The first hurdle overcome, Colonel Bolt called Lt. Gen. Momyer, the 7th Air Force Commander in Saigon, to inform him, “because, after all, he was my boss and would be writing my performance report and possibly my obituary”. Receiving approval to move forward, Colonel Bolt turned the project over to Colonel Blesse and the Ops people to “wring out” the new configuration. Colonel Blesse put together a weapons section comprised of Lt. Col. Fred Haeffner, Majors Sam Bakke, Bob Dilger, Ed Lipsey and Jerry Robinette and Captains "Skip" Cox, Jim Craig and Bob Novak. Throughout the month of April they worked through every conceivable situation including gun problems, munitions loads, barrier procedures, chaff drops, drag chute procedures, ECM devices, bombing and air-to-air procedures. One of the major problems to be surmounted was that the F-4 did not contain a computing gun sight. Another peculiarity was that the SUU-16 gun pod was self-powered by a small turbine (known as a “rat”) which was deployed in flight and worked reasonably well above 500 knots -- but only if deployed at speeds below 450 knots. If deployed at a faster speed its performance was questionable.

With all the problems worked through, in early May Colonel Blesse flew down to Saigon to brief General Momyer and receive final approval. General Momyer’s approval was luke warm at best and may have been influenced by a comment made by Colonel Robin Olds, the 8th Tac Fighter Wing commander, who happened to be present at the briefing and who dismissed the presentation with, “General, I wouldn't touch that thing with a ten-foot pole.” But “GO” was the word and with modification of more aircraft the hunt was on.

About this time, a change was made in air tactics of our strike forces. Throughout March and April, MIGCAP F-4s would sweep through the target area five minutes prior to the arrival of the flights of F-105 strike aircraft which were themselves spaced three to five minutes apart. In May this was changed so that the first flight of F-105s would be closely followed by a flight of four MIGCAP F-4s which in turn would be followed by more F-105s and finally a flight of Phantoms bringing up the rear. The first 366th F-4s carrying guns for air-to-air combat were flown into Route Pack Six starting on May 12th but for the first two days the strike aircraft went unchallenged. On May 14th, sixteen MIG's rose to take on the first wave of F-105s. Seven of the MIG's tangled with four Phantoms and two MiG's fell as the first victims of the guns wielded by Major Jim Hargrove and Capt Jim Craig. The second F-4 flight also downed a MiG with a Sparrow fired by Major Sam Bakke (see separate story, “May 14, 1967 - The Day of the Gun ”).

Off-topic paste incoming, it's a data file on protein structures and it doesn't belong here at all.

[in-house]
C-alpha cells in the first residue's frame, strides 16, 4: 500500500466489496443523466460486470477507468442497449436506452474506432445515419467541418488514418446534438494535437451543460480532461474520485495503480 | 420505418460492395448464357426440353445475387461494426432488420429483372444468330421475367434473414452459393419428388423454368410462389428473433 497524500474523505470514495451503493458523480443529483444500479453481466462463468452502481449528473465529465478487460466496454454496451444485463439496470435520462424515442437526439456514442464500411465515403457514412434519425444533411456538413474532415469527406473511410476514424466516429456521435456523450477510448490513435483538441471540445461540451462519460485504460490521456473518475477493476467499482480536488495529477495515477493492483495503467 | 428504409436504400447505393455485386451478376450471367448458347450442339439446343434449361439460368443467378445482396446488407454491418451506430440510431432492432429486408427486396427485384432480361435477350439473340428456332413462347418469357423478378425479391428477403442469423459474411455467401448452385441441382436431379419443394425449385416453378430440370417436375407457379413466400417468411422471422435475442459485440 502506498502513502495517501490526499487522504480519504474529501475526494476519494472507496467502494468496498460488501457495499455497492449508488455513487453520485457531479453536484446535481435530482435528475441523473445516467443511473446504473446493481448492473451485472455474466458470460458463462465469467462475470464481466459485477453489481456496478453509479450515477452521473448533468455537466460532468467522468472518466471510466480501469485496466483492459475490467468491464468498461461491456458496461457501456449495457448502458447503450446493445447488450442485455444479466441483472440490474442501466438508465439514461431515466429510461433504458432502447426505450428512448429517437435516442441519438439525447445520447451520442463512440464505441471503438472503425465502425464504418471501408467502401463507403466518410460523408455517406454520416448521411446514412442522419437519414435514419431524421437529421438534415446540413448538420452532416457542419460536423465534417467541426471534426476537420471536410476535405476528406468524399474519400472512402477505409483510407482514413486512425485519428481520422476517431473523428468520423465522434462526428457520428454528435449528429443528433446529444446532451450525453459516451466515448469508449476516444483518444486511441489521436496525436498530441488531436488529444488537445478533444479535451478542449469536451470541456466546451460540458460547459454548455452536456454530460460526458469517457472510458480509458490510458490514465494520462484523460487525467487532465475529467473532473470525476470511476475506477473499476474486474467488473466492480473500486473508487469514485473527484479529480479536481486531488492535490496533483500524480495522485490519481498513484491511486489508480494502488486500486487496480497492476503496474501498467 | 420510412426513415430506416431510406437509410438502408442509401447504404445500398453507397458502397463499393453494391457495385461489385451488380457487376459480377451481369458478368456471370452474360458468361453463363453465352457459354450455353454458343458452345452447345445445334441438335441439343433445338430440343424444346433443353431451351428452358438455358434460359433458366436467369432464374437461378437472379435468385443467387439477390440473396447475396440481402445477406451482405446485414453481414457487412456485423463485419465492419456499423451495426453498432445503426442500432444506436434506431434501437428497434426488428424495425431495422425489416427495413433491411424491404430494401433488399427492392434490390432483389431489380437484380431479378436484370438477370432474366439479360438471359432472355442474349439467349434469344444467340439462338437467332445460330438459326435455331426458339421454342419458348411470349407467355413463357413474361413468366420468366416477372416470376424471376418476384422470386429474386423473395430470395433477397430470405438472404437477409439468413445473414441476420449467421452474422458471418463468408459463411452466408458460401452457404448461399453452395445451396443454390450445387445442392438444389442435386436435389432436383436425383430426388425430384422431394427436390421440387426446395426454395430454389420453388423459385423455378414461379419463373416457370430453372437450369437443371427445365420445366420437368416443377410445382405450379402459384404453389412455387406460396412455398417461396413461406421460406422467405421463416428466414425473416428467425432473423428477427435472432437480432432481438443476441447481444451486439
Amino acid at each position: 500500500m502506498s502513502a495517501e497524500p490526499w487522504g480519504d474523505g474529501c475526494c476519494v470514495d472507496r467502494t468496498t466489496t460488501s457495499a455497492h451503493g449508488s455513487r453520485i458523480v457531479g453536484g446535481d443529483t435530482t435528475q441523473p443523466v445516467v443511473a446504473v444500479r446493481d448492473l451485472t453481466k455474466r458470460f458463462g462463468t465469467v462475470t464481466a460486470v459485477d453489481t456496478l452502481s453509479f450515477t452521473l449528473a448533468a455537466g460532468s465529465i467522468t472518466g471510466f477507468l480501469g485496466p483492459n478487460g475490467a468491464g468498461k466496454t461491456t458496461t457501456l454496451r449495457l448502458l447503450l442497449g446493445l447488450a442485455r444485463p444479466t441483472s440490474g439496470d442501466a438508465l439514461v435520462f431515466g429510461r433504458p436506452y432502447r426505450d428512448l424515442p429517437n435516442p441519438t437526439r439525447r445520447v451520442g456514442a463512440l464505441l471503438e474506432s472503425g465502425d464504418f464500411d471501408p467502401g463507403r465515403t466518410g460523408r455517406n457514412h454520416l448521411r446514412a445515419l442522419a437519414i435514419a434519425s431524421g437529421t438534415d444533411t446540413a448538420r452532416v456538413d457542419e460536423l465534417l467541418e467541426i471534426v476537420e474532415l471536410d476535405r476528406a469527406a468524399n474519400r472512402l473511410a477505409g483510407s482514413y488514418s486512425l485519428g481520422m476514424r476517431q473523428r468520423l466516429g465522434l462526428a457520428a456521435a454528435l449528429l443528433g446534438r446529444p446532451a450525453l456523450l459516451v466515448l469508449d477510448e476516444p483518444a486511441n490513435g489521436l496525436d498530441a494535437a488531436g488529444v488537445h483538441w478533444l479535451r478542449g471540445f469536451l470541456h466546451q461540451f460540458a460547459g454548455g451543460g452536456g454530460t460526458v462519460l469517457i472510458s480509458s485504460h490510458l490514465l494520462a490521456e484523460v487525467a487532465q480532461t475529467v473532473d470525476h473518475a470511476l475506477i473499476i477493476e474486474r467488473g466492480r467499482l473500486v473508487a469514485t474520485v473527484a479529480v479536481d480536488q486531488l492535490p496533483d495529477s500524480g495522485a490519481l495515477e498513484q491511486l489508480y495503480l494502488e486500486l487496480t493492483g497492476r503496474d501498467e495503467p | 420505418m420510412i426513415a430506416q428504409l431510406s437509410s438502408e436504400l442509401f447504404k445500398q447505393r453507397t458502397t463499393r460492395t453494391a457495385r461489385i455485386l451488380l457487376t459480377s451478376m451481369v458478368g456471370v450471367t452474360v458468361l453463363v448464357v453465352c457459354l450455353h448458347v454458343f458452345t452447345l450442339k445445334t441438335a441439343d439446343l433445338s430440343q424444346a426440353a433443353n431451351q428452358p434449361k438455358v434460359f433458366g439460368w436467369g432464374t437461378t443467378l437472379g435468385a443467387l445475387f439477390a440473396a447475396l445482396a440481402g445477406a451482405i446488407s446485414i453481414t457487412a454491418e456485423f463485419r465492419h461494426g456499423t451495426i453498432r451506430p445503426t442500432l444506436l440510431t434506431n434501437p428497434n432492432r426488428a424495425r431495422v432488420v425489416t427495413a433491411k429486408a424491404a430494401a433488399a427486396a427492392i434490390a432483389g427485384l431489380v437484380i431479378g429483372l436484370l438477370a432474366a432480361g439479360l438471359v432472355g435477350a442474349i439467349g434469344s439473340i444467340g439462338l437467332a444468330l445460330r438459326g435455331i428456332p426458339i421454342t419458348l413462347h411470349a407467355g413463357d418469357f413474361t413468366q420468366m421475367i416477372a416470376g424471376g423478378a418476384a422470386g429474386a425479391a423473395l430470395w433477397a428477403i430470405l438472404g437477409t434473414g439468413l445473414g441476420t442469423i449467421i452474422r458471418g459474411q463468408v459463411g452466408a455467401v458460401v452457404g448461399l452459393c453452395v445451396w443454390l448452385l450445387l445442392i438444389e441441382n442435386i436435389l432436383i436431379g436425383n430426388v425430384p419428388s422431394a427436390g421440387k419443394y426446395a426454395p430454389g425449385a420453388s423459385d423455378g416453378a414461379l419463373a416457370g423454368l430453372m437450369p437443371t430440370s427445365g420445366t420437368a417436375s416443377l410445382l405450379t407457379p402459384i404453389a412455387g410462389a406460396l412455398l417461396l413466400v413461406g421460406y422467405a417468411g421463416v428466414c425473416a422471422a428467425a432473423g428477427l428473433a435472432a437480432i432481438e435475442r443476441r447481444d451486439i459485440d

During the period April 23 - June 5, 1967 eleven MiG's were downed by aircrews of the 366th Tactical Fight Wing -- four to the 20 mm guns. No USAF Tactical Fighter Wing downed as many aircraft in such a short period in the entire eight years of the air war in the skies over Southeast Asia. As Lt. Colonel (later Major General) Bob Tanguy, 480th Tactical Fighter Squadron commander, said, "I don't think the MiG’s ever figured out that the F-4s were carrying guns." And he may well be right because a review of after action reports shows that no parachutes were reported from the MiG’s downed by F-4C guns. In any case after June 5th the North Vietnamese Air Force, having lost 54 aircraft in April, May and June, went into another stand down for the remainder of June and July to reevaluate their situation. At about the same time, the 366th Wing’s mission was again changed back to air-to-ground work, but not before Colonel Blesse and a group of pilots had gotten together and come up with a name and emblem by which the 366th Tactical Fighter Wing has been known ever since, “The Gunfighters”.


By October 1967 all F-4C’s in Southeast Asia, and later the F-4D's, were reconfigured to carry the SUU-16 and SUU-23 minigun pods for air-to-air combat – including those of the 8th Tactical Fighter Wing in Thailand. Perhaps General Bolt provides the best summary, “(The gun pod) was so successful that when the Air Force got control of the F-4 program from the Navy and built the F-4E it had a 20 mm gun built into the airplane. The F-4E was the best fighter in the world in its day and if we had that airplane with the gun in it we would have had much more success against the MIG-17s and 21s in Southeast Asia. We have not built a fighter since that did not have a gun built in. . . . It was a hard lesson we learned or I should say re-learned. It's a shame we have to keep ‘re-inventing the wheel’. If our present day Air Force leaders do not read and pay attention to history then we will make the same stupid mistakes again and again and again.”

Acknowledgements: Material for this monograph was gathered from many sources, among them: “Aces & Aerial Victories, The United States Air Force in Southeast Asia 1965-1973”, Office of the U.S. Air Force Historian; “Check Six” by Frederick C. Blesse, Maj. Gen., USAF, Ret.; letters and telephone interviews with Jones E. Bolt, Maj. Gen., USAF, Ret.; Robert Tanguy, Maj. Gen., USAF, Ret.; Robert D. Janca, Colonel, USAF, Ret.; and James A. Hargrove, Lt. Col., USAF, Ret.